So, the potential of maximizing efficiency through analog computing is clear, and the world we interact with every day is itself analog. Why shouldn’t our devices be, too? But to say that analog programming appears intimidating (and dated) is…somewhat of an understatement.

It’ll definitely need a bit of an image upgrade to make it approachable and accessible to the public — though there are already models out there that you can fiddle with yourself at home, if you’re brave enough. German company Anabrid, which was founded by Ulmann in 2020, currently offers two: the Analog Paradigm Model-1, and The Analog Thing (or THAT).3435

The Model-1 is intended for more experienced users who are willing to assemble the machine themselves. Each one is produced on demand based on the parts ordered, so you can tailor the modules to your needs.36

THAT, on the other hand…and by THAT I mean THAT: The Analog Thing, is sold fully assembled.37 You could also build your own from scratch — the components and schematics are open source.38

So what do you actually do with the thing? Y’know…THAT? I’ll let the official wiki’s FAQ answer that:

“You can use it to predict in the natural sciences, to control in engineering, to explain in educational settings, to imitate in gaming, or you can use it for the pure joy of it.”39

The THAT model, like any analog computer, solves whatever you can express in a differential equation. As a reminder, that’s basically any scenario involving change, from simulating air flow to solving heat equations.3940 You can also make music!

But as analog computing becomes more readily available, there’s still a lot of work to be done. For one thing, It’ll take effort to engineer seamless connectivity between analog and digital systems, as Ulmann himself points out.7

  1. ICT Sector Electricity Consumption and Greenhouse Gas Emissions – 2020 Outcome ↩︎
  2. 15 Crucial Data Center Statistics to Know in 2024 ↩︎
  3. 2023 Global Data Center Market Comparison ↩︎
  4. How much electricity does AI consume? ↩︎
  5. Generative AI’s Energy Problem Today Is Foundational ↩︎
  6. Opportunities in physical computing driven by analog realization ↩︎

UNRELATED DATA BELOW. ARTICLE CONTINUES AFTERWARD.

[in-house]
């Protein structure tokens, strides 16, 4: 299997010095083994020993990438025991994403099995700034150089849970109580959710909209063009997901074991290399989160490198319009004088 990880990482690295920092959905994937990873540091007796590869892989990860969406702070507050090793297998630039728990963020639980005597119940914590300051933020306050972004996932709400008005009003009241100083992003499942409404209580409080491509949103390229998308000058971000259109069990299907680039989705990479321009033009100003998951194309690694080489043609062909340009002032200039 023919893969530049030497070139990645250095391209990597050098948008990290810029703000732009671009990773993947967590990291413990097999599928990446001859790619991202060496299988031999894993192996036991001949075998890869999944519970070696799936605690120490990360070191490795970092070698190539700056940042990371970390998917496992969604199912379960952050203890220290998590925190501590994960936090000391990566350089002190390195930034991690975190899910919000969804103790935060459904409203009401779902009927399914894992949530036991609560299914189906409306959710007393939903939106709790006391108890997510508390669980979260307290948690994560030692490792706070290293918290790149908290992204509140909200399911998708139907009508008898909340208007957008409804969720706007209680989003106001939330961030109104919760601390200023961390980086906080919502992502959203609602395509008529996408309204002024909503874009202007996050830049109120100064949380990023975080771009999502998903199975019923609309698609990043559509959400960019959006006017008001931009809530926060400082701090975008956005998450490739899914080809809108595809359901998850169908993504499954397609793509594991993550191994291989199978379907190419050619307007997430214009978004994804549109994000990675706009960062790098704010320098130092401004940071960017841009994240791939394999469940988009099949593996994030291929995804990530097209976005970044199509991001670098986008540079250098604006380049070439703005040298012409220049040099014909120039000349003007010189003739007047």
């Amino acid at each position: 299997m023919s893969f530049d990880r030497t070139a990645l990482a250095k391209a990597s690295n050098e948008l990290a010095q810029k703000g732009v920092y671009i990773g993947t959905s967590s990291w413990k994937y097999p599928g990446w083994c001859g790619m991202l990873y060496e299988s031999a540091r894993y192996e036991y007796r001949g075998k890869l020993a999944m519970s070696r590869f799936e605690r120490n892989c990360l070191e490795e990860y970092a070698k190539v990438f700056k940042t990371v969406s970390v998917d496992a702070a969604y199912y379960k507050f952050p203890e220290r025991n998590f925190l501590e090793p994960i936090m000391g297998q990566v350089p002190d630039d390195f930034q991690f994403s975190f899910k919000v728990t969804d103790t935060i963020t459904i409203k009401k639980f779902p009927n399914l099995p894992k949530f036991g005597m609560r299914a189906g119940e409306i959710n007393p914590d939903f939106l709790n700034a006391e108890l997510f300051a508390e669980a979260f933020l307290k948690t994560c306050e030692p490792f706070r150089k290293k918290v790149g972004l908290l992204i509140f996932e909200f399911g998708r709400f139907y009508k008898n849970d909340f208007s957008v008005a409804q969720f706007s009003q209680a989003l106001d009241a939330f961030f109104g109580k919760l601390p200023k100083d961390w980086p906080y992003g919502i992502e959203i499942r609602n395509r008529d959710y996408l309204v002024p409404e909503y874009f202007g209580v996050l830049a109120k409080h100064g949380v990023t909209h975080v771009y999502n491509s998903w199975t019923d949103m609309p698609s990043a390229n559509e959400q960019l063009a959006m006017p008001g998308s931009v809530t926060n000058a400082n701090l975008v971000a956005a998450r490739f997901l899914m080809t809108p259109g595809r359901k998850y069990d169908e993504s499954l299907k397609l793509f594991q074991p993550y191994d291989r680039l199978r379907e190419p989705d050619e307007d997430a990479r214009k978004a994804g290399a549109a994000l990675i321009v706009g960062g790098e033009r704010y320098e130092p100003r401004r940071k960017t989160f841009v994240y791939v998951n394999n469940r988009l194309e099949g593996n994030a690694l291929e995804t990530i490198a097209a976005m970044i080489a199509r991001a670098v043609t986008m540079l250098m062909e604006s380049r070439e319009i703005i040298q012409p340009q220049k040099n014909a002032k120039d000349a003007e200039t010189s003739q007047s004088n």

7. Analog and Hybrid Computer Programming ↩︎
  8. Phillips Machine ↩︎
  9. MONIAC and Bill Phillips ↩︎
  10. Analog computation, Part 1: What and why ↩︎
  11. Tide-predicting machine ↩︎
  12. How To Use a E6B Flight Computer ↩︎
  13. iPhone Q&A: What processor or processors do the iPhone models use? ↩︎
  14. The First Moon Landing Was Achieved With Less Computing Power Than a Cell Phone or a Calculator ↩︎
  15. anabrid mission statement ↩︎
  16. Moore’s Law ↩︎
  17. Understanding Moore’s Law ↩︎
  18. Moore’s Law 40th Anniversary with Gordon Moore ↩︎
  19. What Is Moore’s Law and Is It Still True? ↩︎
  20. EnerJ, the Language of Good-Enough Computing ↩︎
  21. A new front in the water wars: Your internet use ↩︎
  22. Google’s water use is soaring in The Dalles, records show, with two more data centers to come ↩︎
  23. Protecting Data Centres from Legionella ↩︎
  24. Analog Computers May Work Better Using Spin Than Light ↩︎
  25. Analog and Digital Computers ↩︎
  26. What is the difference between continuous and discrete random variables? ↩︎
  27. Algorithm ↩︎
  28. The Unbelievable Zombie Comeback of Analog Computing ↩︎
  29. The Analog Thing: First Steps ↩︎
  30. Parallel Programming: Speedups and Amdahl’s law ↩︎
  31. What is Parallel Computing? ↩︎
  32. Overview ↩︎
  33. Products ↩︎
  34. Anabrid GmbH ↩︎
  35. Buy your own “THE ANALOG THING” ↩︎
  36. Analog Paradigm Model-1 ↩︎
  37. The Analog Thing ↩︎
  38. The Analog Thing Specs ↩︎
  39. The Analog Thing FAQ ↩︎
  40. Application Notes ↩︎